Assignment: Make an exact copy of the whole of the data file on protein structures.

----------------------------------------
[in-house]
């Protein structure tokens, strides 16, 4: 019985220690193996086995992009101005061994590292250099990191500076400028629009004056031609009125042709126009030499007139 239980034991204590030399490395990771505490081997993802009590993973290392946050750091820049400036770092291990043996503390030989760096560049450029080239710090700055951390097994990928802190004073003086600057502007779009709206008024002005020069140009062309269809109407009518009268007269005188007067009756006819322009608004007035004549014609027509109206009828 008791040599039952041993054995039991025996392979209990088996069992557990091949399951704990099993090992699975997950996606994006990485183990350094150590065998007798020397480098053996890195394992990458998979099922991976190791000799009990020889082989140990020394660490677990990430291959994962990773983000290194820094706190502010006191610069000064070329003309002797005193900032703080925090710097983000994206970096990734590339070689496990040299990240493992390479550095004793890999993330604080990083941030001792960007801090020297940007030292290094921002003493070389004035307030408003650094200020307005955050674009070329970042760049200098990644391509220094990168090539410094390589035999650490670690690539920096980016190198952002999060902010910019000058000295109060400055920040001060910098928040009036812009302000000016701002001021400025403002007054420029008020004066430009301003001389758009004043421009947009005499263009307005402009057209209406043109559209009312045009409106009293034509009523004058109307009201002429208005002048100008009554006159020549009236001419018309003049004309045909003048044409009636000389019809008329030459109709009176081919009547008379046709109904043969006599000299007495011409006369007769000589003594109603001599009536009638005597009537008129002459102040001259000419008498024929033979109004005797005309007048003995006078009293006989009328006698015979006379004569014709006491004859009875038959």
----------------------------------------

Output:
[in-house]
């Protein structure tokens, strides 16, 4: 019985220690193996086995992009101005061994590292250099990191500076400028629009004056031609009125042709126009030499007139 239980034991204590030399490395990771505490081997993802009590993973290392946050750091820049400036770092291990043996503390030989760096560049450029080239710090700055951390097994990928802190004073003086600057502007779009709206008024002005020069140009062309269809109407009518009268007269005188007067009756006819322009608004007035004549014609027509109206009828 008791040599039952041993054995039991025996392979209990088996069992557990091949399951704990099993090992699975997950996606994006990485183990350094150590065998007798020397480098053996890195394992990458998979099922991976190791000799009990020889082989140990020394660490677990990430291959994962990773983000290194820094706190502010006191610069000064070329003309002797005193900032703080925090710097983000994206970096990734590339070689496990040299990240493992390479550095004793890999993330604080990083941030001792960007801090020297940007030292290094921002003493070389004035307030408003650094200020307005955050674009070329970042760049200098990644391509220094990168090539410094390589035999650490670690690539920096980016190198952002999060902010910019000058000295109060400055920040001060910098928040009036812009302000000016701002001021400025403002007054420029008020004066430009301003001389758009004043421009947009005499263009307005402009057209209406043109559209009312045009409106009293034509009523004058109307009201002429208005002048100008009554006159020549009236001419018309003049004309045909003048044409009636000389019809008329030459109709009176081919009547008379046709109904043969006599000299007495011409006369007769000589003594109603001599009536009638005597009537008129002459102040001259000419008498024929033979109004005797005309007048003995006078009293006989009328006698015979006379004569014709006491004859009875038959």